All four of these algorithms will be simulated for the same set of processes, which will therefore support a comparative analysis of results. As such, when you run your program, all four algorithms are to be simulated in succession.

In general, when a process is in the READY state and reaches the front of the queue, once the CPU is free to accept the next process, the given process enters the RUNNING state and starts executing its CPU burst.

After each CPU burst is completed, if the process does not terminate, the process enters the WAITING state, waiting for an I/O operation to complete (e.g., waiting for data to be read in from a fifile). When the I/O operation completes, depending on the scheduling algorithm, the process either (1) returns to the READY state and is added to the ready queue or (2) preempts the currently running process and switches into the RUNNING state.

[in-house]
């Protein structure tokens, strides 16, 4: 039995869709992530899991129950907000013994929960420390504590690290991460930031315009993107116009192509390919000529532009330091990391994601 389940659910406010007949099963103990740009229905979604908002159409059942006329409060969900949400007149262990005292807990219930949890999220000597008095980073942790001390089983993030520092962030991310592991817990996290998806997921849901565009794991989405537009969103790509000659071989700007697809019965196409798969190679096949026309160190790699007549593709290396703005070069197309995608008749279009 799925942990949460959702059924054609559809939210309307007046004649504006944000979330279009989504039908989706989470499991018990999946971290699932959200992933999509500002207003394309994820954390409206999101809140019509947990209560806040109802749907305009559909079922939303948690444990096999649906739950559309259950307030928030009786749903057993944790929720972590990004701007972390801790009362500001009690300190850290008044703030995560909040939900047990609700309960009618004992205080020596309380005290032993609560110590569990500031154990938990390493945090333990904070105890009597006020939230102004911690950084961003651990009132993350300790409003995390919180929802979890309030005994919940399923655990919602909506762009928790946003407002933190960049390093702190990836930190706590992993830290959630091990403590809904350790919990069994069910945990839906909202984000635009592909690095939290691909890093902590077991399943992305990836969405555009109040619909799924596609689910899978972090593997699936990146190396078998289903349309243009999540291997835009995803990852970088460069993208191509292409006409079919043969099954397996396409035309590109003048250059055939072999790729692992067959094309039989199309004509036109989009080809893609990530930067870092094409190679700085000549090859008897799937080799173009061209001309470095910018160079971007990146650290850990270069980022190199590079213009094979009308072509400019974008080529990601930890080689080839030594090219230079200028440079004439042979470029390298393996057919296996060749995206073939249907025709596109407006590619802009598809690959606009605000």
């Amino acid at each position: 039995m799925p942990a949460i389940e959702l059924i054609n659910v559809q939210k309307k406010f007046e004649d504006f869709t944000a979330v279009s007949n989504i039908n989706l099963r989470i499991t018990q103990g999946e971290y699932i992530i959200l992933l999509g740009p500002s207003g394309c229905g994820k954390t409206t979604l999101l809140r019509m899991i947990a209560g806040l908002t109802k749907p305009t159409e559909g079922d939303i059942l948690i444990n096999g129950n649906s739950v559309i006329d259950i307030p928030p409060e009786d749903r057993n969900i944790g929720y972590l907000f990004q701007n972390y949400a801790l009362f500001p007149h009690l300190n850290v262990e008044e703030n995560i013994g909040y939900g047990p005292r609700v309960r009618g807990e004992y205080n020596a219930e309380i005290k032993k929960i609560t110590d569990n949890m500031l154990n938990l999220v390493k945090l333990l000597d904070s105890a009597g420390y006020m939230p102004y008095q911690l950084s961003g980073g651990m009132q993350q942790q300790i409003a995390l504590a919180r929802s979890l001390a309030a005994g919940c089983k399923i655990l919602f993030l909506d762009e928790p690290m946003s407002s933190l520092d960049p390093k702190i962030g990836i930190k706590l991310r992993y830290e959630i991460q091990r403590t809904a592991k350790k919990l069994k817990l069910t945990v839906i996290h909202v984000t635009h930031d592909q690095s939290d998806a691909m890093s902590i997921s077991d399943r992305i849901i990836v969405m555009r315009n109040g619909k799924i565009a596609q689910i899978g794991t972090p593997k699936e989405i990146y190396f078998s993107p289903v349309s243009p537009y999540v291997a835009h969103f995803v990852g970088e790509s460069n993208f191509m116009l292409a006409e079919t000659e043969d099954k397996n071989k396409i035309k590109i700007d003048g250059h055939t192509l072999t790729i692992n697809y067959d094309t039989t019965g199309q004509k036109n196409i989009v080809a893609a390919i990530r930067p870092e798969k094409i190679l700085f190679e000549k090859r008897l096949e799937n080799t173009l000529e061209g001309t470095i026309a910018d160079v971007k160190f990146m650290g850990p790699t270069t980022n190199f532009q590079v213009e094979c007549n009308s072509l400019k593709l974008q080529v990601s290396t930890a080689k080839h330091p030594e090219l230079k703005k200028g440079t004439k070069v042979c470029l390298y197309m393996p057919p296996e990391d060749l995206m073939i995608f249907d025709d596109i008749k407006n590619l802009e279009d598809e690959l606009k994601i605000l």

Note that preemptions occur only for the SRT and RR algorithms. Each algorithm is described in the lecture videos from February 23 (also summarized on the next page).

First-come-fifirst-served (FCFS) 操作系统代写

The FCFS algorithm is a non-preemptive algorithm in which processes simply line up in the ready queue, waiting to use the CPU. This is your baseline algorithm (and could be implemented as RR with an “infifinite” time slice).

Shortest job fifirst (SJF)

In SJF, processes are stored in the ready queue in order of priority based on their anticipated CPU burst times. More specififically, the process with the shortest CPU burst time will be selected as the next process executed by the CPU.